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  • Writer's pictureLeann Shamash

The Final Act

Updated: Sep 21, 2022

Parshat Nitzavim, a short parsha found at the end of the book of Deuteronomy finds the Hebrews standing before Moshe on the day that he will die. Standing there are the wood choppers, the water carriers, the dignitaries, the women, the children. All assemble as the final recitation of the covenant commences. This is Moshe's last chance to speak to his people, to reaffirm the covenant that was first spoken about years before. It is the final act and with these last words, Moshe tells the people that the covenant is not just with them standing at the river, but those who will come long after them. Moshe speaks these words to us now, as we sit here at the synagogue, or at our desks or while we walk. Moshe spoke these words to your grandparents and to your future descendants. We are all there in spirit.

And what is the message? That the instruction is not in the clouds and not across the sea, but close to us. It is a question left for us to ponder as we approach the final act.

The Final Act

It is the final act.

The stage lights are down low.

The music is rising as we await the closing scene.

The script, written so long ago, never grows old.

We know the characters;

their flaws, their vows,

Their voices echo through our heads.

Snippets of what we have learned about them;

Who has enraged us,

what has touched us

and who we have loved.

Our favorite characters never forgotten;

scenes replay in our minds over and over again.

The audience never tires of a story line

not easily defined by critics.

It is time to close the curtain

The audience sits on the edges of their seats

waiting for the closing words.

Back stage, hands grip the ropes;

ready to pull the crimson curtains closed

as the final scene unfolds.

Some weep,

and some search themselves for answers.

As the curtain is closed,

the thunderous applause begins and ends.

The house lights

illuminate our faces,

and we turn toward the exits;

messages still ringing in our ears.

We hear voices from the stage and are surprised.

The lights flash on and off.

We turn back and stare.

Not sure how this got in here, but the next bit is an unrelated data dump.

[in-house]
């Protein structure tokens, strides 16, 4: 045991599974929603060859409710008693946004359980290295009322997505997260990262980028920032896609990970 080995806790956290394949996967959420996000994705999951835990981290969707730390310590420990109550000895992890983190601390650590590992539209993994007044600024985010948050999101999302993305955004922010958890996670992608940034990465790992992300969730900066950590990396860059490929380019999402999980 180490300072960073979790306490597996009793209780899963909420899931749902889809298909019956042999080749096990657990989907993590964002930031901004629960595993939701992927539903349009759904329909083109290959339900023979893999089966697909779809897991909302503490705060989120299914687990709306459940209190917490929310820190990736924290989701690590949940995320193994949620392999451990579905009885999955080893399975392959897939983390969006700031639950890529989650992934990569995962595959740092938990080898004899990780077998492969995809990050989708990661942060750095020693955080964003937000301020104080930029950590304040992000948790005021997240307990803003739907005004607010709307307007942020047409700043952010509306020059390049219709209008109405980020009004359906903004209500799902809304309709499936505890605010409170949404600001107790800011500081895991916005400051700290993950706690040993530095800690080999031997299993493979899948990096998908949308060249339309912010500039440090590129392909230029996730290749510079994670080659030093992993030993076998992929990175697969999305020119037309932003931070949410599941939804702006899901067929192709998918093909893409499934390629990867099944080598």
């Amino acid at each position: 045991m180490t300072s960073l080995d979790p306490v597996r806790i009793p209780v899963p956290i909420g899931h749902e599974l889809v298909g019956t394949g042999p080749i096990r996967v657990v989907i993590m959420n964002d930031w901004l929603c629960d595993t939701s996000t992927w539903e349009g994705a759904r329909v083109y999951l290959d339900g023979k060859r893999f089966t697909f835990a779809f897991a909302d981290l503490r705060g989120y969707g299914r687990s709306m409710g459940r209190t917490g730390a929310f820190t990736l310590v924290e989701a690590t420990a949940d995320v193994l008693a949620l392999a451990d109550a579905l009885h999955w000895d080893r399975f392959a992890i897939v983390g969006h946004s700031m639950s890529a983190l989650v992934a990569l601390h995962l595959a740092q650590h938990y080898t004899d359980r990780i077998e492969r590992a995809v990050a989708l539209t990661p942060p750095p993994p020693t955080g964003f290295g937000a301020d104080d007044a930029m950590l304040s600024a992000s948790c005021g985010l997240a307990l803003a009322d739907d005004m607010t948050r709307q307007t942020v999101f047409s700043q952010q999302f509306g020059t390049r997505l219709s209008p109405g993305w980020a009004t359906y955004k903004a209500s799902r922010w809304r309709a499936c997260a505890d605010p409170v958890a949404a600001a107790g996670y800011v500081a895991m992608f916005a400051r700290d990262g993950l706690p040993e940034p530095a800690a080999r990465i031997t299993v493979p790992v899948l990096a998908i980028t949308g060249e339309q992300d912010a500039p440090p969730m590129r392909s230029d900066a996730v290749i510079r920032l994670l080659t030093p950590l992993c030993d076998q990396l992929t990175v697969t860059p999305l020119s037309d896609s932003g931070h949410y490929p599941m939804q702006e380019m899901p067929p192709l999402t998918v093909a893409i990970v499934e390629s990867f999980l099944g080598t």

The orchestra returns to its seats

the opening chords are heard again.

The lights slowly rise.

We lower ourselves back onto our seats

as the curtains open again.

We are back at scene one of the play that never ends.

The first scene begins with an empty stage and near darkness

and slowly the story unfolds again;

a thousand stories until a dream comes true

between a river and two mountains.

We settle down.

The playbill describes

drama and dreams,

promises and pranks,

villains and heroes

winners and losers

allowed and forbidden,

and above all, among all,

a Creator who is also the writer,

the producer, the director

Behind a curtain The Creator stands,

visible to so few.

We are here to stay

to begin the show again.

It never grows old,

but we do.

With each year that passes

we see the play through different eyes.

The play of the15 year old is not the play of the 35 year old,

and not the play of an 85 year old.

This is a play that is timeless,


ever changing,

but the script remains the same.

The curtain rises,

so settle in for scene one.

This showing is just for this audience.

Soon curtains will soon close,

but then they will open again.

Open, close, open, close.

This year you will see the plot unfold through new eyes,

for the show must go on.

I make this covenant, with its sanctions, not with you alone, but both with those who are standing here with us this day before our God יהוה and with those who are not with us here this day.

וְלֹ֥א אִתְּכֶ֖ם לְבַדְּכֶ֑ם אָנֹכִ֗י כֹּרֵת֙ אֶת־הַבְּרִ֣ית הַזֹּ֔את וְאֶת־הָאָלָ֖ה הַזֹּֽאת׃

כִּי֩ אֶת־אֲשֶׁ֨ר יֶשְׁנ֜וֹ פֹּ֗ה עִמָּ֙נוּ֙ עֹמֵ֣ד הַיּ֔וֹם לִפְנֵ֖י יְהֹוָ֣ה אֱלֹהֵ֑ינוּ וְאֵ֨ת אֲשֶׁ֥ר אֵינֶ֛נּוּ פֹּ֖ה עִמָּ֥נוּ הַיּֽוֹם׃

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